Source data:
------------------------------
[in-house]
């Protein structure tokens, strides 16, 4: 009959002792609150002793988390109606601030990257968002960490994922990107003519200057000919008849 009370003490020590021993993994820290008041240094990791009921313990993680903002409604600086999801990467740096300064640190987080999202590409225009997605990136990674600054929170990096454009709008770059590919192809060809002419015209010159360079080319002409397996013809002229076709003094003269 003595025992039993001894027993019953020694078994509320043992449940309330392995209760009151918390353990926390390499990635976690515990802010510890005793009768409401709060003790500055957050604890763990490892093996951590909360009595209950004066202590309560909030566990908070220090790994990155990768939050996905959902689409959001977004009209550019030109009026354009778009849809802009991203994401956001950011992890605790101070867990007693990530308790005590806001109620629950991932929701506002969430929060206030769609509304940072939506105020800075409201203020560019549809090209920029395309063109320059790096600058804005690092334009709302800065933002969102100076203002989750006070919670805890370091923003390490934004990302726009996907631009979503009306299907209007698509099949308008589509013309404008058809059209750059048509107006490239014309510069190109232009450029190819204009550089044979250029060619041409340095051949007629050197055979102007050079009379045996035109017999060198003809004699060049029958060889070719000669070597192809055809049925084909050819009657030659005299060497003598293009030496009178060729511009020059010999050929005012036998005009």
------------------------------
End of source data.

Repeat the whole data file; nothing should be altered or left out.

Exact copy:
[in-house]
């Protein structure tokens, strides 16, 4: 009959002792609150002793988390109606601030990257968002960490994922990107003519200057000919008849 009370003490020590021993993994820290008041240094990791009921313990993680903002409604600086999801990467740096300064640190987080999202590409225009997605990136990674600054929170990096454009709008770059590919192809060809002419015209010159360079080319002409397996013809002229076709003094003269 003595025992039993001894027993019953020694078994509320043992449940309330392995209760009151918390353990926390390499990635976690515990802010510890005793009768409401709060003790500055957050604890763990490892093996951590909360009595209950004066202590309560909030566990908070220090790994990155990768939050996905959902689409959001977004009209550019030109009026354009778009849809802009991203994401956001950011992890605790101070867990007693990530308790005590806001109620629950991932929701506002969430929060206030769609509304940072939506105020800075409201203020560019549809090209920029395309063109320059790096600058804005690092334009709302800065933002969102100076203002989750006070919670805890370091923003390490934004990302726009996907631009979503009306299907209007698509099949308008589509013309404008058809059209750059048509107006490239014309510069190109232009450029190819204009550089044979250029060619041409340095051949007629050197055979102007050079009379045996035109017999060198003809004699060049029958060889070719000669070597192809055809049925084909050819009657030659005299060497003598293009030496009178060729511009020059010999050929005012036998005009």